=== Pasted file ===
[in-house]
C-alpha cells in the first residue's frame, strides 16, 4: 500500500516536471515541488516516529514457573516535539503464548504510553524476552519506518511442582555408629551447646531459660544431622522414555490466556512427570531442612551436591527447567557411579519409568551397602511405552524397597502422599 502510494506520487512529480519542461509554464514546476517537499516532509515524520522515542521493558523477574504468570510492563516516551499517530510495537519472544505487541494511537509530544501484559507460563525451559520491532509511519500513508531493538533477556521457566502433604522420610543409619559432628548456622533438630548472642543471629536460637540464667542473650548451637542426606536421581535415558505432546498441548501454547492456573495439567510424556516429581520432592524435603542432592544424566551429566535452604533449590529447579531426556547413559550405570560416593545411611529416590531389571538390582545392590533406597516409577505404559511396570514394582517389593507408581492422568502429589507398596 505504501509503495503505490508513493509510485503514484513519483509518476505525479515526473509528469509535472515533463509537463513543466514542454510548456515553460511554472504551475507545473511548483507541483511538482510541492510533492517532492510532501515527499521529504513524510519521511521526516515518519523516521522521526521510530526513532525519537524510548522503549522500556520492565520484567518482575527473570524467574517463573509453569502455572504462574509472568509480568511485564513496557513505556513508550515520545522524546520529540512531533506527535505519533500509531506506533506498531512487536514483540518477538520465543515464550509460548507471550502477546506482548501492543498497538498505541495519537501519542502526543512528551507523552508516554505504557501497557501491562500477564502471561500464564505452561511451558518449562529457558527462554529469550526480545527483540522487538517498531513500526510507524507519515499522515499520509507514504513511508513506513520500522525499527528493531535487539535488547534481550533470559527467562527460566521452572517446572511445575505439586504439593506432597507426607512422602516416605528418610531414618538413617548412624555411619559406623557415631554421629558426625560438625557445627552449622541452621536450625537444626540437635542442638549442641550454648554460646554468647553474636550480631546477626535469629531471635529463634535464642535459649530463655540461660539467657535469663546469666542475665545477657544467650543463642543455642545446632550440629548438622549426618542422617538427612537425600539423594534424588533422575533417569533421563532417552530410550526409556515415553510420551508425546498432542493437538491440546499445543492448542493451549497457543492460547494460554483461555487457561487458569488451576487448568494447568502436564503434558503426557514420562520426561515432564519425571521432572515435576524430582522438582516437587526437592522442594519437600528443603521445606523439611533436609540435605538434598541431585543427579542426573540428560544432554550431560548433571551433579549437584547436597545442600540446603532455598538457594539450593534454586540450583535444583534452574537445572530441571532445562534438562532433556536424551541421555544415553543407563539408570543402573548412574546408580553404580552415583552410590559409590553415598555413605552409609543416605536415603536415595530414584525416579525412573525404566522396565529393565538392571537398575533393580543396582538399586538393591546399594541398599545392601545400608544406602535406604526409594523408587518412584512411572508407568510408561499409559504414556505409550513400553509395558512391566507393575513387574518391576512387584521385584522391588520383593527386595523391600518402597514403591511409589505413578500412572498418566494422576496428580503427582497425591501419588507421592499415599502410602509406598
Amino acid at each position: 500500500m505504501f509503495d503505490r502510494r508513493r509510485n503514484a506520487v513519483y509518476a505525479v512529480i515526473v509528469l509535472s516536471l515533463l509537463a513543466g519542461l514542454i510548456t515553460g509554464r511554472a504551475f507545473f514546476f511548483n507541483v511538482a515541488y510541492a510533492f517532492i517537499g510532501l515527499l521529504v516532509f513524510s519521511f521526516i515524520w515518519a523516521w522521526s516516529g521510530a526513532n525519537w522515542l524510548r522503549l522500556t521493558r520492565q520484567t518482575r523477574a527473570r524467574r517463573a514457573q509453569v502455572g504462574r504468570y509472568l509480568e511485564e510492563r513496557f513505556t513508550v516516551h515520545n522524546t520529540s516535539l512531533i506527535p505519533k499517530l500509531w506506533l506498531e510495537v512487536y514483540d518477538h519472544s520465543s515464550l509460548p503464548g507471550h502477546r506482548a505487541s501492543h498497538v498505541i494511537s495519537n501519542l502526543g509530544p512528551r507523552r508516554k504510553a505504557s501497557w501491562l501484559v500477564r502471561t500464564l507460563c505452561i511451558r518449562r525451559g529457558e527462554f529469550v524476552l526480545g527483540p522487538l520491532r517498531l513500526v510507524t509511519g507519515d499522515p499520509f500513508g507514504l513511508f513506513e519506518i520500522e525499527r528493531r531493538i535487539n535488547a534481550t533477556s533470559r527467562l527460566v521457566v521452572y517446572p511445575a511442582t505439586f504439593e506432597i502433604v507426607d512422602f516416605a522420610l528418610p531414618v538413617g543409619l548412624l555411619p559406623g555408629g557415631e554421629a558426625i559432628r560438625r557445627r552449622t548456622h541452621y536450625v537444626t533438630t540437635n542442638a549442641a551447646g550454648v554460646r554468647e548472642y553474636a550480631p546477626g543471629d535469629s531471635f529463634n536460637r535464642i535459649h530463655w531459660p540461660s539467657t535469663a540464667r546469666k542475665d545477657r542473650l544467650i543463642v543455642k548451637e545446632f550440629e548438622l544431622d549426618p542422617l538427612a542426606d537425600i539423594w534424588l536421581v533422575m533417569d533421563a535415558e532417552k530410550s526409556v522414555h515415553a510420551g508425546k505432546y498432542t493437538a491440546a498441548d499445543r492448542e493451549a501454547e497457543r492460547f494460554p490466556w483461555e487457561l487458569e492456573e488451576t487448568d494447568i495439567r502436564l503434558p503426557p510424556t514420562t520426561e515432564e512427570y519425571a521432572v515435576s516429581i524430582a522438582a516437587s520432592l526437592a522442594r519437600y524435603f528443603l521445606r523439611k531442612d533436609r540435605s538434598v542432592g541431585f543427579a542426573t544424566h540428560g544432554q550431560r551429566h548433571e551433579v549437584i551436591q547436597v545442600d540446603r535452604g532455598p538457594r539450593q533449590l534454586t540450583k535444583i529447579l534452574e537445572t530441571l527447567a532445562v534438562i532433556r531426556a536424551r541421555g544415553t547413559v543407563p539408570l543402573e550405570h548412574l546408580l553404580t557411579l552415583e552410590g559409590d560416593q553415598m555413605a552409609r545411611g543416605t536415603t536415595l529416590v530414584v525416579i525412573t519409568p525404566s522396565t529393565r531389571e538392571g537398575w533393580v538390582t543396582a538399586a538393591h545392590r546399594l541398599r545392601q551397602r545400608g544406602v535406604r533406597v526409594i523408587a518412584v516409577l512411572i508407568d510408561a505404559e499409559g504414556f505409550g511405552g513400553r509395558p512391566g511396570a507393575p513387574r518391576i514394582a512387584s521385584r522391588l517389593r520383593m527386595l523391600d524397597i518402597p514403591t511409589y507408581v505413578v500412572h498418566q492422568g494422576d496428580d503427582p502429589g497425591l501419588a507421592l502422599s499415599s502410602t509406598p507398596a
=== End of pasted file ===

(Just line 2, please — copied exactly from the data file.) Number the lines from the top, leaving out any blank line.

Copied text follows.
C-alpha cells in the first residue's frame, strides 16, 4: 500500500516536471515541488516516529514457573516535539503464548504510553524476552519506518511442582555408629551447646531459660544431622522414555490466556512427570531442612551436591527447567557411579519409568551397602511405552524397597502422599 502510494506520487512529480519542461509554464514546476517537499516532509515524520522515542521493558523477574504468570510492563516516551499517530510495537519472544505487541494511537509530544501484559507460563525451559520491532509511519500513508531493538533477556521457566502433604522420610543409619559432628548456622533438630548472642543471629536460637540464667542473650548451637542426606536421581535415558505432546498441548501454547492456573495439567510424556516429581520432592524435603542432592544424566551429566535452604533449590529447579531426556547413559550405570560416593545411611529416590531389571538390582545392590533406597516409577505404559511396570514394582517389593507408581492422568502429589507398596 505504501509503495503505490508513493509510485503514484513519483509518476505525479515526473509528469509535472515533463509537463513543466514542454510548456515553460511554472504551475507545473511548483507541483511538482510541492510533492517532492510532501515527499521529504513524510519521511521526516515518519523516521522521526521510530526513532525519537524510548522503549522500556520492565520484567518482575527473570524467574517463573509453569502455572504462574509472568509480568511485564513496557513505556513508550515520545522524546520529540512531533506527535505519533500509531506506533506498531512487536514483540518477538520465543515464550509460548507471550502477546506482548501492543498497538498505541495519537501519542502526543512528551507523552508516554505504557501497557501491562500477564502471561500464564505452561511451558518449562529457558527462554529469550526480545527483540522487538517498531513500526510507524507519515499522515499520509507514504513511508513506513520500522525499527528493531535487539535488547534481550533470559527467562527460566521452572517446572511445575505439586504439593506432597507426607512422602516416605528418610531414618538413617548412624555411619559406623557415631554421629558426625560438625557445627552449622541452621536450625537444626540437635542442638549442641550454648554460646554468647553474636550480631546477626535469629531471635529463634535464642535459649530463655540461660539467657535469663546469666542475665545477657544467650543463642543455642545446632550440629548438622549426618542422617538427612537425600539423594534424588533422575533417569533421563532417552530410550526409556515415553510420551508425546498432542493437538491440546499445543492448542493451549497457543492460547494460554483461555487457561487458569488451576487448568494447568502436564503434558503426557514420562520426561515432564519425571521432572515435576524430582522438582516437587526437592522442594519437600528443603521445606523439611533436609540435605538434598541431585543427579542426573540428560544432554550431560548433571551433579549437584547436597545442600540446603532455598538457594539450593534454586540450583535444583534452574537445572530441571532445562534438562532433556536424551541421555544415553543407563539408570543402573548412574546408580553404580552415583552410590559409590553415598555413605552409609543416605536415603536415595530414584525416579525412573525404566522396565529393565538392571537398575533393580543396582538399586538393591546399594541398599545392601545400608544406602535406604526409594523408587518412584512411572508407568510408561499409559504414556505409550513400553509395558512391566507393575513387574518391576512387584521385584522391588520383593527386595523391600518402597514403591511409589505413578500412572498418566494422576496428580503427582497425591501419588507421592499415599502410602509406598